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Jitters got to Cormier in UFC debut
SAN JOSE, Calif.
Daniel Cormier ran into the Octagon at UFC on FOX 7 on Saturday, the heavyweight apparently eager to make his UFC debut.
But he wasn’t nearly as active once the fight began. He did get the win, but only by outmaneuvering two-time UFC champ Frank Mir in a listless fight that drew jeers from many of those assembled inside HP Pavilion.
"Obviously, you are going to continue to fight your fight, but you can’t ignore that," Cormier said of the boos from a fan base that embraced Cormier during a successful run at Strikeforce. "That’s something I really don’t like. I want to put on exciting fights. I want to be in the fight where people are enjoying it."
It was a rare lackluster bout not only for Cormier, but for the UFC on FOX 7 card. There were eight knockouts, tying UFC 92 for the most KO’s on one card.
The fight ended just like Cormier’s first 11 pro fights: His hand was raised at the end. There was something, however, that was different, something Cormier said he noticed minutes beforehand.
"I have had very long athletic career and competed at the highest level of all my sports," Cormier said. "I always laughed at (UFC president) Dana (White) when he said there were jitters and there are nerves that come along with this. I was like, ‘My career had prepared me for this. There was no chance.’
"But, man, I was nervous. I felt so nervous. It was almost like you want it so bad. You want to do so well, and you kind of lay an egg."
It was something that Cormier’s coach, Javier Mendez of American Kickboxing Academy, didn’t see coming out of Cormier, who nearly medaled in wrestling in the 2004 Summer Olympics.
"He surprised me when he said he was nervous," Mendez told FOXSports.com. "I didn’t expect that. I really didn’t. He’s always talking about being in the Olympics, etc., etc. I was thinking that the UFC is different because there was more attention, but I’ve never been to the Olympics."
Cormier may not have had the UFC premiere he wanted, and Saturday’s bout seems to have put to rest — or at least further delayed — any chance he’ll be facing UFC heavyweight champ, training partner and close friend Cain Velasquez.
"Even (if the UFC) said, ‘You’re going to fight Cain Velasquez next,’ I don’t think that my performance warranted a title shot," Cormier said. "I have some room (to improve). We’ll get together and figure it out."
Mendez echoed those sentiments.
"One thing is for sure, if they did want him to fight Cain, that performance did not warrant it," Mendez said.
Mendez said he expects Cormier to fight at least once more in heavyweight before the much-speculated move to light heavyweight (205 pounds).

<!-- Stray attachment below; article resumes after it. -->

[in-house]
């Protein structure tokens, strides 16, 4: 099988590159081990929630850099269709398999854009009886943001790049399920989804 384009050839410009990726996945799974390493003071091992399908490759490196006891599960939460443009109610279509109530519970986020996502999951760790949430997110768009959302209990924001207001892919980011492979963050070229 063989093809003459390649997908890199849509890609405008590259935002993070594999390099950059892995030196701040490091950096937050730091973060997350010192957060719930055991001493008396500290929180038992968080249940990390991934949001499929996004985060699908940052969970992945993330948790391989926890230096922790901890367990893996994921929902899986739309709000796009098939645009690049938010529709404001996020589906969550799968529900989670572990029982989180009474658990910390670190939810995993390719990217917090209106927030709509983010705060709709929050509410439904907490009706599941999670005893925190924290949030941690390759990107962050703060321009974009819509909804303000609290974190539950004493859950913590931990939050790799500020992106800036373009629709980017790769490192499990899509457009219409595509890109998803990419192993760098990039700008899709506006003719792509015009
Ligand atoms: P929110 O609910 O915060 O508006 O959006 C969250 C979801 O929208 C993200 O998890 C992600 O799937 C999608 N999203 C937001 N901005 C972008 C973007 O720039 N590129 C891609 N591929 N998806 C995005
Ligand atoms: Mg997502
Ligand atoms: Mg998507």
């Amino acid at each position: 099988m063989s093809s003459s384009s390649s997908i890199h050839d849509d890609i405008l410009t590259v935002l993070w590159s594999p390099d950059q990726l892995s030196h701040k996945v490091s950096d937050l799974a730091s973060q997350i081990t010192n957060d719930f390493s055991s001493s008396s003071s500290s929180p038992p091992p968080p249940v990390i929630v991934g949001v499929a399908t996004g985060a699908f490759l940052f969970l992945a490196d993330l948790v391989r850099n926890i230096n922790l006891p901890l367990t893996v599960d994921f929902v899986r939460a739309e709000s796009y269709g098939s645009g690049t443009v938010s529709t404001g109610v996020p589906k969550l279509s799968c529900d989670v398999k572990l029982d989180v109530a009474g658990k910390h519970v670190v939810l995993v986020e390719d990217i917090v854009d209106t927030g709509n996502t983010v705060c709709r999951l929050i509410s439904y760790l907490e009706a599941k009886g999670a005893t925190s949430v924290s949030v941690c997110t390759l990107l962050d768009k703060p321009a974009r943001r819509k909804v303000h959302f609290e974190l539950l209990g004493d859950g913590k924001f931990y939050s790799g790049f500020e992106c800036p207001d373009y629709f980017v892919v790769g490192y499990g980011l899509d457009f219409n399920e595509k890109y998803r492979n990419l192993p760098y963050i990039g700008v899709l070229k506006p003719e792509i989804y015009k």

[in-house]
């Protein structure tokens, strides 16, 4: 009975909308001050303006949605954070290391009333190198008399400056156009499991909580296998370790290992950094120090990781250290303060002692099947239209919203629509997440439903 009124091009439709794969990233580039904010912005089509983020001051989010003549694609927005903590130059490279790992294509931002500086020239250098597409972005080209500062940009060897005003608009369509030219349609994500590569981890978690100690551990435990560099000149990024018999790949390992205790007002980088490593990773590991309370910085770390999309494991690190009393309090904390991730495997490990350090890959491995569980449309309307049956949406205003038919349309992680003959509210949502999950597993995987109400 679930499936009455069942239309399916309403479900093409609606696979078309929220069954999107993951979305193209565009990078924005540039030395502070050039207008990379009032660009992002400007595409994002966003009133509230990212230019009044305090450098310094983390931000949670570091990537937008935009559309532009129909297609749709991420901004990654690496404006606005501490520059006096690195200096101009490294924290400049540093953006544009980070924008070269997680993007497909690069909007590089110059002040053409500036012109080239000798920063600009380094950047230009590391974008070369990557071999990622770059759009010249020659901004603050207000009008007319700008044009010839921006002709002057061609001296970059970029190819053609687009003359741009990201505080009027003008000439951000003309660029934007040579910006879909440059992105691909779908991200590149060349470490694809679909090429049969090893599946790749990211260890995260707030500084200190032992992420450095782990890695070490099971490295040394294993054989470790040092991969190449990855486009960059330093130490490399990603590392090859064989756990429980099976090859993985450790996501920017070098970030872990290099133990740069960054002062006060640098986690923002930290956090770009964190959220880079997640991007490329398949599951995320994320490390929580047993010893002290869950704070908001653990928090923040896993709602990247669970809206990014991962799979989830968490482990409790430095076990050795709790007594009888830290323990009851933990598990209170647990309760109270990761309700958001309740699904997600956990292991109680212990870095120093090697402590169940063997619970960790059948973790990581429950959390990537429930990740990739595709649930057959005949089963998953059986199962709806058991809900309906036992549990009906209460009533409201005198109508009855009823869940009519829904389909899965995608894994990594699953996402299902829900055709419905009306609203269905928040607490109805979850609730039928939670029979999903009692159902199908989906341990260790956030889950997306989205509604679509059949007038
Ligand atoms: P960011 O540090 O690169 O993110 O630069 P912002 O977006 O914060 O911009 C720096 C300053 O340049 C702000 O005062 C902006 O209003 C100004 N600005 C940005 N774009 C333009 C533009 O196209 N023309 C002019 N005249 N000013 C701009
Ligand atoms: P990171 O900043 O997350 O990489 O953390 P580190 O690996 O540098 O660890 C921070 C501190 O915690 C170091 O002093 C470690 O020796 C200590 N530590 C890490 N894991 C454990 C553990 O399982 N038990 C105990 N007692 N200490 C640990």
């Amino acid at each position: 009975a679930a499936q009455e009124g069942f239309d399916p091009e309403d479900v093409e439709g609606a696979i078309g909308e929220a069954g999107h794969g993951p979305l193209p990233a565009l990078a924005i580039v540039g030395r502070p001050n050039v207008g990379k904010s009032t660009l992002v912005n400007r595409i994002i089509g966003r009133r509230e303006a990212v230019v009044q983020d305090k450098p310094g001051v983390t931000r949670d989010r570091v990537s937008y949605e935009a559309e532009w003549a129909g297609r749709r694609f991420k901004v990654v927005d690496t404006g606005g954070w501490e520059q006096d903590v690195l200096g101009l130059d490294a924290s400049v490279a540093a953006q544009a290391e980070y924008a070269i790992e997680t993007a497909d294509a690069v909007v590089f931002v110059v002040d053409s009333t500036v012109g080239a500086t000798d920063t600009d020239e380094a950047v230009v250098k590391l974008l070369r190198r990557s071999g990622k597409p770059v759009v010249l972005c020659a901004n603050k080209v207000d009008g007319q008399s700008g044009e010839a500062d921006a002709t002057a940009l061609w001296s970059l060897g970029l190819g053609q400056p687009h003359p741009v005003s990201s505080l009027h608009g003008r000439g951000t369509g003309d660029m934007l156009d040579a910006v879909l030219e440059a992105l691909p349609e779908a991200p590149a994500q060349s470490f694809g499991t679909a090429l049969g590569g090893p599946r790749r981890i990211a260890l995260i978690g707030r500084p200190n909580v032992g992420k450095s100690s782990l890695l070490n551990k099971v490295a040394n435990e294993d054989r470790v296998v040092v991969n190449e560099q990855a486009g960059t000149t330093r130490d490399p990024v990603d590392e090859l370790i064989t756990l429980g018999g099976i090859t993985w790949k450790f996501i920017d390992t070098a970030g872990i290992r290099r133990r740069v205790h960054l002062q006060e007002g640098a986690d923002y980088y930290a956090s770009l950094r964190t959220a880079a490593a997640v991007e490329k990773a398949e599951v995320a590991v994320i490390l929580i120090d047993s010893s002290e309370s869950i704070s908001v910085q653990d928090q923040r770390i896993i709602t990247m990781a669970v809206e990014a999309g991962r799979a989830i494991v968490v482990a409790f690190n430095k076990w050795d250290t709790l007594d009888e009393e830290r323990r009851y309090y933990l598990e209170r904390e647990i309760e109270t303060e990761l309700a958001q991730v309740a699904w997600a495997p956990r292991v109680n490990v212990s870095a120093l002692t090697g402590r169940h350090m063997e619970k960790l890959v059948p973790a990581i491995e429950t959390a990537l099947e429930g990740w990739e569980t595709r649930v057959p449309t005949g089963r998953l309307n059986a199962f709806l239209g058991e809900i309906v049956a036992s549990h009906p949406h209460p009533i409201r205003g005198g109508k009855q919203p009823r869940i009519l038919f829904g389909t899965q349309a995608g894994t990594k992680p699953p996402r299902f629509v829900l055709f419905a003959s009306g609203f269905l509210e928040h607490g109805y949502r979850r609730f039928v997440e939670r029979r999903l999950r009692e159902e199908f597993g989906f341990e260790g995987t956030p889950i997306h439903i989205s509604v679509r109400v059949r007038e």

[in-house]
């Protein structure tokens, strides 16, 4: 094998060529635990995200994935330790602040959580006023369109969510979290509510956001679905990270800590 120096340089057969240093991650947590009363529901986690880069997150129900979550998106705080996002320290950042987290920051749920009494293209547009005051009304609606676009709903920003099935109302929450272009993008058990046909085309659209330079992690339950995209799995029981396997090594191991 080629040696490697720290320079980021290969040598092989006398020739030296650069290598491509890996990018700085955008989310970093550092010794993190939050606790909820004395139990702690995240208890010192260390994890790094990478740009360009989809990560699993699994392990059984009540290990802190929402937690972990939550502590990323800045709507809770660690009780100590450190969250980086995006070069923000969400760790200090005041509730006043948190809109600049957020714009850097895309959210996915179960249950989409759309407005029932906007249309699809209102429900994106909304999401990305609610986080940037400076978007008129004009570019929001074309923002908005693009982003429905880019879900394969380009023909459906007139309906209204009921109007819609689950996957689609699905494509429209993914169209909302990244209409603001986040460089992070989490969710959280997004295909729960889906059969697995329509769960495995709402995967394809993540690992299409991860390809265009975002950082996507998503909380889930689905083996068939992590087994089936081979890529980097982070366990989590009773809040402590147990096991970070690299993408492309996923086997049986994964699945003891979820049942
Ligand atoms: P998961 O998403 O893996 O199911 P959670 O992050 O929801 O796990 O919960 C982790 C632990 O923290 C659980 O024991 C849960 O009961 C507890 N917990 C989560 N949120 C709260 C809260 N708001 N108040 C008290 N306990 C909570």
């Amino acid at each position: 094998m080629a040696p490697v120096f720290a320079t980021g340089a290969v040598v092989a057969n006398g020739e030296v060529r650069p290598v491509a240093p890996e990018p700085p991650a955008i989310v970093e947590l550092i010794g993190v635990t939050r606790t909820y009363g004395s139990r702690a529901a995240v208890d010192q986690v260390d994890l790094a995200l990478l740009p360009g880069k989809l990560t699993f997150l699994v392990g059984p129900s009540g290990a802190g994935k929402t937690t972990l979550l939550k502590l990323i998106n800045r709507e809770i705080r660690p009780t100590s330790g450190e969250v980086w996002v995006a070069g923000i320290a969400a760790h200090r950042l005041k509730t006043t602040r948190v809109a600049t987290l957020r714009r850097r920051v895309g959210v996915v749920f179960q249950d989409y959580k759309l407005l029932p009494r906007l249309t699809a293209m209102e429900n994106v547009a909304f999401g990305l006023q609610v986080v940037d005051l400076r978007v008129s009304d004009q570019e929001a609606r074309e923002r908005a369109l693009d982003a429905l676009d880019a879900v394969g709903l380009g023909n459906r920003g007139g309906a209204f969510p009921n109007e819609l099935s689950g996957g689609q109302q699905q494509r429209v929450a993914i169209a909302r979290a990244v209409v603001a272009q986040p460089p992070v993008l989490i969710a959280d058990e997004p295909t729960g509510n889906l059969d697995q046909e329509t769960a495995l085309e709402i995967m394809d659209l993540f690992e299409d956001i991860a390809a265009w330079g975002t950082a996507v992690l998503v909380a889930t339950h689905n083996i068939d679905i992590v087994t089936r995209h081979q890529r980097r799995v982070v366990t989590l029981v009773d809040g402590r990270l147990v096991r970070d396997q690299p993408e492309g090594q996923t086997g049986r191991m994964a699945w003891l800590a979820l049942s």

"It’s going to take some time," said Cormier, who weighed in at 235 pounds on Friday. "That’s the issue. I’m healthy and I’d be willing fight right away at heavyweight, but if I go down, it’s going to take some time.
"I want to do it healthy. I don’t want to die."
Cormier suffered kidney failure before the 2008 Summer Games. The ailment — a product of several years of cutting weight by dangerous means — kept him out of those Olympics and basically ended his amateur wrestling career.
Cormier told FOXSports.com previously he’d need to be under the supervision of a dietician to get down to a weight he hadn’t been at since high school. It’s also possible that Cormier, 34, could do a trial weight cut to see if he can slim down without putting his health at risk.
"I don’t tell guys where to go," White said. "He can fight wherever he wants. I respect the fact he knows the champion and they’ve discussed fighting each other. I like that. But if he wants to go down to 205, I wouldn’t have a problem with that, either. I think he’d be an exciting addition to the 205-pound (division)."
Unlike his relationship with Velasquez, who is scheduled to face Antonio Silva in UFC 160 on May 25, Cormier has no close ties to Jon Jones, the light heavyweight champ. Jones faces Chael Sonnen at UFC 159 this Saturday.
Cormier may not know his opponent or even which weight division he’ll be in next. But whenever and wherever it is, at least the Octagon won’t be foreign.
"More than anything, I felt tired," said Cormier on how the jitters influenced his effort. "I have never gotten tired. Usually, I’m in a fight and I feel great. In this fight, I was kind of tired and I think it was my nerves."
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